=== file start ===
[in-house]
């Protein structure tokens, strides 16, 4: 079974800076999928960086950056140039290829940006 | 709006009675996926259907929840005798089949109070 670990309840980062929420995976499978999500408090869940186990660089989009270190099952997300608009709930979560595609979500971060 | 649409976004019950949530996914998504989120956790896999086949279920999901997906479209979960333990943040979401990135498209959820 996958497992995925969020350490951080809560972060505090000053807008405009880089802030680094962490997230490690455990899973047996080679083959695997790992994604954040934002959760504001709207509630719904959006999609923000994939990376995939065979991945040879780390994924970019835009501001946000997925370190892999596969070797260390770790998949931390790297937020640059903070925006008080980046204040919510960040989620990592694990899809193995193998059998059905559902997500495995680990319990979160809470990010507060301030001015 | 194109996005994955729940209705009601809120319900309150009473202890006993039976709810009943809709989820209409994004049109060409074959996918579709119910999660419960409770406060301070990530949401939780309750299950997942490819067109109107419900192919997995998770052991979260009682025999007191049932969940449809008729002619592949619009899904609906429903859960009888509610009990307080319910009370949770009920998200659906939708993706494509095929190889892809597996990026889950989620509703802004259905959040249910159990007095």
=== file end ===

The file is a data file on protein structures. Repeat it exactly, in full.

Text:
[in-house]
């Protein structure tokens, strides 16, 4: 079974800076999928960086950056140039290829940006 | 709006009675996926259907929840005798089949109070 670990309840980062929420995976499978999500408090869940186990660089989009270190099952997300608009709930979560595609979500971060 | 649409976004019950949530996914998504989120956790896999086949279920999901997906479209979960333990943040979401990135498209959820 996958497992995925969020350490951080809560972060505090000053807008405009880089802030680094962490997230490690455990899973047996080679083959695997790992994604954040934002959760504001709207509630719904959006999609923000994939990376995939065979991945040879780390994924970019835009501001946000997925370190892999596969070797260390770790998949931390790297937020640059903070925006008080980046204040919510960040989620990592694990899809193995193998059998059905559902997500495995680990319990979160809470990010507060301030001015 | 194109996005994955729940209705009601809120319900309150009473202890006993039976709810009943809709989820209409994004049109060409074959996918579709119910999660419960409770406060301070990530949401939780309750299950997942490819067109109107419900192919997995998770052991979260009682025999007191049932969940449809008729002619592949619009899904609906429903859960009888509610009990307080319910009370949770009920998200659906939708993706494509095929190889892809597996990026889950989620509703802004259905959040249910159990007095």